Steph: It's nice in a way.
Charlie: I think being a guitar based band in the 21st century, especially in England, there's a lot of stuff being written in the press about guitar music being dead. [There was] that whole 2007-2009 period of Indie Landfill, where you've got hundreds of bands trying to sound like The Libertines. I think for that reason, it's useful that they're claiming guitar music is dead. Post-modernism happened in art, and I don't think it's really had that moment in music, in many respects. I think people expect this original thing, and you play with the ideas of what bands have done before. I don't want to escape from our references. It's about taking those references and creating something that is yours.
Alex: I think, in respects to guitar music, at the moment there are slightly lower expectations as to what guitar music can achieve, in terms of say, how electronic music is pushing the boundaries. We have an electronic drummer in the band, and it just forces us to reassess what the guitar is doing.
Charlie: I agree with alex. In the current crop of indie releases, especially in the UK, it's all quite knowing and quite like, "This is the last hurrah." It's almost like a preemptive, "We know." It almost answers the question and it lays it out to not much critical response before it's gone.
Alex: It's a clever piece of marketing.
Charlie: It is a clever piece of marketing, it's cynical. I think we're often called a cynical band because we don't necessarily write about going out and partying.
Steph: Yeah, and there's not a lot of love songs.
Charlie: I'd say more than anything, we're actually quite hopeful as a band.
Steph: It's something that everyone can relate to, from the lyrics to the music. You can take something from it which you can apply to the everyday.
Alex: In a lot of our songs we have imbued personal histories and local histories of London. There's a richness in subject matter that, I think, we enjoy writing about.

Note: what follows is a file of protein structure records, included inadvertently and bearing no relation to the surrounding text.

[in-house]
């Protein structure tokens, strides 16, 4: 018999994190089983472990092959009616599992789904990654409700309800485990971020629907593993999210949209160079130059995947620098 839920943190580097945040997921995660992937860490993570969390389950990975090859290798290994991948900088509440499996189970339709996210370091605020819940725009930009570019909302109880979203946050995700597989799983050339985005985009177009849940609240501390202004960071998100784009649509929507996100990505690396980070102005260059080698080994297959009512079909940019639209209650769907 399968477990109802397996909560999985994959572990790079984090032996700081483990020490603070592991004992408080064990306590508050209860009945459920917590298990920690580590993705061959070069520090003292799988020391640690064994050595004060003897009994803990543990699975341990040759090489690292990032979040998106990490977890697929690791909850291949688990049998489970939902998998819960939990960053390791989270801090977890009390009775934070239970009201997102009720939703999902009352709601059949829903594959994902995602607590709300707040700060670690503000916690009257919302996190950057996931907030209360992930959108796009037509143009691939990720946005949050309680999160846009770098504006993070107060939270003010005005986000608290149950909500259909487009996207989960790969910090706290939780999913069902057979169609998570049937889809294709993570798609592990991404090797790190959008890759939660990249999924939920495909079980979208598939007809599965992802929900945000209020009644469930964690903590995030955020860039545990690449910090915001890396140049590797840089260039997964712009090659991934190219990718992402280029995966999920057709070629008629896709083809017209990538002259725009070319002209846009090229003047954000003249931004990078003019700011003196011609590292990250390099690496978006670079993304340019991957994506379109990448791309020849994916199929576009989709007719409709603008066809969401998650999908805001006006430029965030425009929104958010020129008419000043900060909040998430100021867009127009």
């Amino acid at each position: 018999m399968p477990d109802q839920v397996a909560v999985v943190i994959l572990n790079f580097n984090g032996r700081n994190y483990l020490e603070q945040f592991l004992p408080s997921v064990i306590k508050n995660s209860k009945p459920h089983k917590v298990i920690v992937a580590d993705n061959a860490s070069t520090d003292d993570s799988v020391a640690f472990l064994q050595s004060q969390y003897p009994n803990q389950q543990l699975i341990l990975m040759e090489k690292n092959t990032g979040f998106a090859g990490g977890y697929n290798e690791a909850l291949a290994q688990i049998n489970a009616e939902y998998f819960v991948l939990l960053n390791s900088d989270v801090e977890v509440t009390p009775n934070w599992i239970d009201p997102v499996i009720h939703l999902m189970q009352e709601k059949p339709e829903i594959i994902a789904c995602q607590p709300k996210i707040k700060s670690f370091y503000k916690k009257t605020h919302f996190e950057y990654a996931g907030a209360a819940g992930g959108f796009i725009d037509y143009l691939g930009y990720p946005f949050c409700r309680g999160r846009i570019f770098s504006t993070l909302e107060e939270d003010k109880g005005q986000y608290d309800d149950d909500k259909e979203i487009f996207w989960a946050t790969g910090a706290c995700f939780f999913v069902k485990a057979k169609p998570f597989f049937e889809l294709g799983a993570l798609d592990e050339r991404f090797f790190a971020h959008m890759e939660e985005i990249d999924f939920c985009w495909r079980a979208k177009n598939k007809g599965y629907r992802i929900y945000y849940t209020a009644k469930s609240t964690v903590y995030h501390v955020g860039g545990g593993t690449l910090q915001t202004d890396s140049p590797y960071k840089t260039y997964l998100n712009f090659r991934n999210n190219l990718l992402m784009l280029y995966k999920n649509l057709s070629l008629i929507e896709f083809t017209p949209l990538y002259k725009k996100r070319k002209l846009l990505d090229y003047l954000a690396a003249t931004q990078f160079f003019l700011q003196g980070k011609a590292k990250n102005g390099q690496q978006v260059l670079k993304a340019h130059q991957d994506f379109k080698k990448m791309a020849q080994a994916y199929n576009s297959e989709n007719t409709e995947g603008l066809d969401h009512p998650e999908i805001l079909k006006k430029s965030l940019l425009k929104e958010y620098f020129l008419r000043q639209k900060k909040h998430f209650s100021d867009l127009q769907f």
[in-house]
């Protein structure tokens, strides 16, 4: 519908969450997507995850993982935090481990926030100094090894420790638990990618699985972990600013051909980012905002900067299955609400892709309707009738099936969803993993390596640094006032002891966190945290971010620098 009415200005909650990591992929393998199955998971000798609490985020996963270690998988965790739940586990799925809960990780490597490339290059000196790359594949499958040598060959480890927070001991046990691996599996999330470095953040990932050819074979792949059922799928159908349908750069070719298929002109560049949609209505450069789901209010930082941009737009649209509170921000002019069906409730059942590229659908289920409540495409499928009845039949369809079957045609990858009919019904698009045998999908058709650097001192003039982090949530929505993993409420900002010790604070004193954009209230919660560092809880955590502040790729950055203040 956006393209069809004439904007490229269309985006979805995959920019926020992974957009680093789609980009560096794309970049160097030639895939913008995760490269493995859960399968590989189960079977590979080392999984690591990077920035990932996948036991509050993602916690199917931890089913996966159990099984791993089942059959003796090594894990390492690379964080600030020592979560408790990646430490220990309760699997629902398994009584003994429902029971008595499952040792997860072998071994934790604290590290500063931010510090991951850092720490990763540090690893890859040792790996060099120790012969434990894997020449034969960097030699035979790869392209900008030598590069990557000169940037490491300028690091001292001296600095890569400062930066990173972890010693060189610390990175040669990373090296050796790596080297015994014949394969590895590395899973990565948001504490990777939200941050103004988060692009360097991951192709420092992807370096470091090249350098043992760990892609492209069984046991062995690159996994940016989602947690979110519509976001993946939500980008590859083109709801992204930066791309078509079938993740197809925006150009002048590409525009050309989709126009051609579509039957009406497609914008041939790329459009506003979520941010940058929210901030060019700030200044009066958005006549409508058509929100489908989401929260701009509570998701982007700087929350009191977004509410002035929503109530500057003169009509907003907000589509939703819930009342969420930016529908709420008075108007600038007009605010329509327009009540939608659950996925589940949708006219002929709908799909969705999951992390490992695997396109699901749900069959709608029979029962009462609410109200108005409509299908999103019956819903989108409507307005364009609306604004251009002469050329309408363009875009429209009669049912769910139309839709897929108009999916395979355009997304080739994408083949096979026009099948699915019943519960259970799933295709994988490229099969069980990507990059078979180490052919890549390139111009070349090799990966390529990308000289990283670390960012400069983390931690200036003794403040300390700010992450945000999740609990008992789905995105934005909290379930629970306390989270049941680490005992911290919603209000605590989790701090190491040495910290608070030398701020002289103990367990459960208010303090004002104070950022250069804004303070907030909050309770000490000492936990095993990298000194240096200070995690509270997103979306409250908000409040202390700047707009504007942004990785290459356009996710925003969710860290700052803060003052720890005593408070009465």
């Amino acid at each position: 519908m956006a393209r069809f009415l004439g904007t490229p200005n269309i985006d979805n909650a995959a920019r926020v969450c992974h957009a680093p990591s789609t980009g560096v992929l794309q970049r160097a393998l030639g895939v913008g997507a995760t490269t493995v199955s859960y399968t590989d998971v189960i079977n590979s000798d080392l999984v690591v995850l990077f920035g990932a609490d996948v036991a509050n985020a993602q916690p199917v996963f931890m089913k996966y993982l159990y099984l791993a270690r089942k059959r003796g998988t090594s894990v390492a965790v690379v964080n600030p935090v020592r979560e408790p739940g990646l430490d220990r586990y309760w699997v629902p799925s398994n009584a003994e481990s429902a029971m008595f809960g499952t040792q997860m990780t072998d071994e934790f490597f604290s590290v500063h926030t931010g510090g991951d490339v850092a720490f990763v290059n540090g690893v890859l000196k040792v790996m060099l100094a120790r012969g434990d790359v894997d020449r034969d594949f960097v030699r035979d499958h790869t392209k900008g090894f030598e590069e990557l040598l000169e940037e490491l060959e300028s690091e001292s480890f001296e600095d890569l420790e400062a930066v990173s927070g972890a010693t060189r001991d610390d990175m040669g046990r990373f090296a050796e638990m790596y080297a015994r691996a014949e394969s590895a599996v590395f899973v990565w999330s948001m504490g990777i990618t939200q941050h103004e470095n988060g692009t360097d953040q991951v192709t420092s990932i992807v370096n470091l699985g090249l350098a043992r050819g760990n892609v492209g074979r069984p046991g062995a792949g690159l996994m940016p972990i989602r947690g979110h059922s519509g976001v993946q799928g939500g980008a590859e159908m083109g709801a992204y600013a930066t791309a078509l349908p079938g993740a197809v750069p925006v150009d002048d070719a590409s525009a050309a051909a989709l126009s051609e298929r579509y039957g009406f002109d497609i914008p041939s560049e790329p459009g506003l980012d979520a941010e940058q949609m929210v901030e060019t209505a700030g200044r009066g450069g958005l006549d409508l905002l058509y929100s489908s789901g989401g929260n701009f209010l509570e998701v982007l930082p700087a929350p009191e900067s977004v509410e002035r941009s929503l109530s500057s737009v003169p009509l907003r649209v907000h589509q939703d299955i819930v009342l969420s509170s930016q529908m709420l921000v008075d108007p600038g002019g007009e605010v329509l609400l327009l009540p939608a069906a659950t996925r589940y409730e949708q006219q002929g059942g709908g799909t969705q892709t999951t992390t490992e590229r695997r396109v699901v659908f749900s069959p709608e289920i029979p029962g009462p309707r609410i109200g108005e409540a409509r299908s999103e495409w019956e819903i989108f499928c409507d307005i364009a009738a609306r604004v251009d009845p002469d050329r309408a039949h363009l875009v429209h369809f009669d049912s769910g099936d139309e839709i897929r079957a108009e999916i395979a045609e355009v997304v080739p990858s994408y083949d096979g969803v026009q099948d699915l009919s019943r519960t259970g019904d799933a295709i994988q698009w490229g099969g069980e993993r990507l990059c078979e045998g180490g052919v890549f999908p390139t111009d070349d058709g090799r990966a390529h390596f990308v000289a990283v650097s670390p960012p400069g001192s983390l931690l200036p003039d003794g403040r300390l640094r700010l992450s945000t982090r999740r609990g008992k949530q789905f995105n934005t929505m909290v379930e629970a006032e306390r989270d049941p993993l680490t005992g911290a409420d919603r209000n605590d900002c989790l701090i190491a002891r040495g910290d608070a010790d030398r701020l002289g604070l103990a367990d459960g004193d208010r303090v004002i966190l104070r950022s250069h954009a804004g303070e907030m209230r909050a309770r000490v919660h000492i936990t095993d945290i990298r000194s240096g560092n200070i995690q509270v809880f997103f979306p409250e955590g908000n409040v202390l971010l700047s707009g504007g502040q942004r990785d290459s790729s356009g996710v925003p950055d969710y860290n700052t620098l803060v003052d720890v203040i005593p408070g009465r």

Steph: It's personal, what we write about, but it's not so personal where people are like, "Oh my god, I don't really want to know that."
Nick: I think that's where our music lies, somewhere between the personal and the universal.
We dove into what makes the band tick. What were some bands that have had an impact on their music or what bands to they fall back on. Their answers were quite diverse, but names like Nick Cave and the Bad Seeds, Depeche Mode, and The Knife made it into conversation. We eventually moved on to what the band was listening to at the moment.
Charlie: The New Twin Shadow album is not bad.
P: Talk about Nostalgia
Charlie: Yeah exactly. some of it is a bit Bryan-Adams-like.
Steph: Wild Beasts for me.
Charlie: Wild Beasts, that's a good [band]. And I kind of got back into These New Puritans' second album again recently, Hidden. Its one of those albums--
Steph: Slightly more orchestral.
Charlie: Yeah, at first listen you're almost not quite comfortable with it. But it's one of those ones that takes a while, which is quite nice. Have you been listening to anything Alex or Nick?
Alex: No, not really, I don't really like music very much.
Steph: Oh we've been listening to AlunaGeorge.
Charlie: Oh yeah, I don't know if [AlunaGeorge is well known in the States] but it's quite indicative of kind of the stuff that's being produced in London.
Steph: Kind of a cross between R&B and electronic sound.
P: So where do you go from here? What are the next steps for your band?
Charlie: We're in the process of working on our next single and hopefully we can release that before the end of the year.
Alex: We're going to play some shows up North.
Charlie: Yeah we're going to take our show outside of London again, we've only briefly been up North once before, at the beginning of the year.
Steph: And maybe some shows on the South coast as well.
Charlie: But yeah, certainly we'll have another single out by the end of the year. So, It seems like we're being quite productive. So I suppose that's our plan till the end of the year really.
P: Any thoughts of an EP or an LP in the near future?
Steph: Well it's always in the back of our minds, I mean, in terms of what's going to happen next is kind of all up in the air. And we are, as a band, quite young. But I don't think that's a bad thing, it kind of spurs us on.
Charlie: I think we certainly know the direction that we want to be working towards. I think an album is certainly in the back of our minds but it's not something that any of us would want to rush. I think we'd want to make it something that's truly representative.
Steph: We'd want to do it properly.
Nick: Yeah I mean, there's stuff in the pipeline. Our sound is still progressing, so we're not ready to rush into an album or anything. but we've got a lot of stuff to release at the moment.
P: Any plans to tour the US? We'd love to see you guys out here.
Charlie: We'd love to, we'd love to--
Alex: It's the money.
Charlie: We're still very much poor, and at a conception point for us as a band. We've only been going on as a unit since December and we're still kind of honing our craft. But we'd love to come out.